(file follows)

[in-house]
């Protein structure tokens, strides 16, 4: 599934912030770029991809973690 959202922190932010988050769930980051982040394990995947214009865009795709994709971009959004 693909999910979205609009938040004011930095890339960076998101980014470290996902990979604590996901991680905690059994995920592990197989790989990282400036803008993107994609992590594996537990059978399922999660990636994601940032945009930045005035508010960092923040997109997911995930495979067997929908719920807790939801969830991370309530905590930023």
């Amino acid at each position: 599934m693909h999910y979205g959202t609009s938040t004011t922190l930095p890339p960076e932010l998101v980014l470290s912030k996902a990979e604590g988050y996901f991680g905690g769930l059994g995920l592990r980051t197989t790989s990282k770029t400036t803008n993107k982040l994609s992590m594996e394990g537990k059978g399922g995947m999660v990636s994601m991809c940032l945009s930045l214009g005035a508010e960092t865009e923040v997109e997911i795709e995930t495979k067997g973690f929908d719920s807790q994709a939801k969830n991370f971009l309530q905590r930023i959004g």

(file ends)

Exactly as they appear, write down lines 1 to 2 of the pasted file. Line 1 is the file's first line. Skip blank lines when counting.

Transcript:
[in-house]
């Protein structure tokens, strides 16, 4: 599934912030770029991809973690 959202922190932010988050769930980051982040394990995947214009865009795709994709971009959004 693909999910979205609009938040004011930095890339960076998101980014470290996902990979604590996901991680905690059994995920592990197989790989990282400036803008993107994609992590594996537990059978399922999660990636994601940032945009930045005035508010960092923040997109997911995930495979067997929908719920807790939801969830991370309530905590930023």